Finding Letter Writers

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Joined: Wed Aug 07, 2013 9:40 am

Finding Letter Writers

Post by tgp217 » Wed Aug 07, 2013 12:26 pm

I'm having trouble right now trying to determine how I am going to get good letters of recommendation for grad school. I'm going into my junior year and I've been doing research under the same professor for almost a whole year (including a full summer). I know he will write me an excellent letter, but that is just 1 of the 3 that most grad schools require.

Like everybody else on this forum, I hope to get into top tier schools, but I worry that simply getting 2 more LOR from professors that teach my classes as opposed to advising my research won't cut it for a Stanford or MIT. At the same time, I don't want to ditch my current research just to find and ingratiate myself with another professor because my group is on the verge of a couple publications on which I'll be an author.

Hopefully I'll get an REU or something for this next summer and find a letter writer there, but there's no guarantee with those things. I have a strong GPA and I'm confident in my ability excel on the PGRE, but my school isn't noteworthy physics-wise, so I understand I need to impress with great letters also. Does anybody have ideas as to what I should do to get better letter writers? Should I seek out new research even if I like what I'm doing now? Or am I just being paranoid and professors of my classes will do just fine?

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Re: Finding Letter Writers

Post by TakeruK » Wed Aug 07, 2013 1:44 pm

Publications are good, so if you feel reasonably confident about getting them, then it's probably a good idea to make sure your year long project comes to fruition!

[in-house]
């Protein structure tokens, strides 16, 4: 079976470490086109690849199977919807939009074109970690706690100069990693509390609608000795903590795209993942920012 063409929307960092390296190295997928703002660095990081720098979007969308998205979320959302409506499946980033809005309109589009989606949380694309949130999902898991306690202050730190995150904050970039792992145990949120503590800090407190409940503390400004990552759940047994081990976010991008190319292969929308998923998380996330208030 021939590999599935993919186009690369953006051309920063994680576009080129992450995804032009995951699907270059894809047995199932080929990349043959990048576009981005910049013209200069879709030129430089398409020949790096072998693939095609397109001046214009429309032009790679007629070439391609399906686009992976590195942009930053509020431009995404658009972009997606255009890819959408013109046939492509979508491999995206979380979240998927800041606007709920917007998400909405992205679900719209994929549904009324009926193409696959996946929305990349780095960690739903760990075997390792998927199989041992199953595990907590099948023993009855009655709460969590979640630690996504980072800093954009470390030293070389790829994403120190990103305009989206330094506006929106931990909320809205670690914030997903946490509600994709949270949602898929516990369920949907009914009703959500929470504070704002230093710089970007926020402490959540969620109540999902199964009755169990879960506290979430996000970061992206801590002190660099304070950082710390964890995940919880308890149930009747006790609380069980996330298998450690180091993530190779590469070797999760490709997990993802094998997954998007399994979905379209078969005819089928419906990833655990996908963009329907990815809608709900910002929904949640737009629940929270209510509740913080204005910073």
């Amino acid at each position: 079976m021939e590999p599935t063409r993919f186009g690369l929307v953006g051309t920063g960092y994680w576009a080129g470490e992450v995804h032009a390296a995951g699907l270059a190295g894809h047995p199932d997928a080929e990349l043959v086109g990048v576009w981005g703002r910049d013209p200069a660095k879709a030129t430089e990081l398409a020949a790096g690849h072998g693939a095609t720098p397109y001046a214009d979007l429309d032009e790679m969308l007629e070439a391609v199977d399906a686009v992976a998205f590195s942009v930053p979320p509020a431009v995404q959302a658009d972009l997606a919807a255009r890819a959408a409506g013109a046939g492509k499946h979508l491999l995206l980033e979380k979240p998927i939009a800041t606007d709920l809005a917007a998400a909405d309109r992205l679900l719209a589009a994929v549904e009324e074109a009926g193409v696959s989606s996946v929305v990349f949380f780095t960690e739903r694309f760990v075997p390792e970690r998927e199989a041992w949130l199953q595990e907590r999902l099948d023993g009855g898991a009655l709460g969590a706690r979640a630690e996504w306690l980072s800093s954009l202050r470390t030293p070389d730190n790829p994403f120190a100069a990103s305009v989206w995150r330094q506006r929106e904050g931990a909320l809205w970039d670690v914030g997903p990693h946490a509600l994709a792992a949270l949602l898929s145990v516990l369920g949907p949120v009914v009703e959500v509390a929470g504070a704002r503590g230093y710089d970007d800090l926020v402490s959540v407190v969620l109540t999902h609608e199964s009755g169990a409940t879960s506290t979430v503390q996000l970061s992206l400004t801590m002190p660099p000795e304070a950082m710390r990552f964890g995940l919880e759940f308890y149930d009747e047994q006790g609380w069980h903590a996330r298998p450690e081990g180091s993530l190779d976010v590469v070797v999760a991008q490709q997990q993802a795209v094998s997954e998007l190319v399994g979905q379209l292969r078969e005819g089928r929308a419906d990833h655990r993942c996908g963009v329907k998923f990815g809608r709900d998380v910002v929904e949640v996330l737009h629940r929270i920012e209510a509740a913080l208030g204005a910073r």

Also, I don't think you should view it as "ditching" your current research. Proper research projects, in my opinion, have a definite start/end date and my profs at my undergrad definitely encouraged all of us to try out at least 2 different projects (usually a different one every summer and/or a senior/honours thesis).

I think if you talked to your supervisor about your plans for grad school (beginning of junior year is a good time for that), they will probably advise you to try at least one other project too. If you really want to stay within the same group, then maybe there is a collaborator or another prof in the group that has a different project you can work on.

You can also consider doing something in a different subfield as well. The value of undergrad research experience is the breadth and variety of different techniques, code, experiments, collaboration styles, etc. that you get exposed to. So, I would recommend that undergrads seek breadth, not depth, in their research experience, to some extent.

In addition, you don't have to technically still be in the group in order to get the publication out. If you are not the only person working on your project, I'm sure the other students, grad students, post-docs, profs will want to finish the project and publish, and you still get to keep your co-authorship. After all, you still did contribute to the work! It's unlikely that an undergrad is the lead author and will write the paper anyways (if you are in this situation though, then it would be a good idea to stay and do that). Almost all of my coauthored papers from my undergrad research work got written, submitted, and published after I already left the group and moved onto a different project. And this was with me working full time on each project for 8 months! Even after I left my undergrad school, I was still involved in a bit of analysis and writing of paper that used my dataset/code/analysis when I was still there.

Finally, you don't have to worry about getting 3 research LORs, although that would be excellent (you're on-track for that: do a summer project with 2nd LOR prof, and then senior thesis with a 3rd LOR prof, so I think you should make this your goal). But 2 research letters and 1 class letter is fine too.

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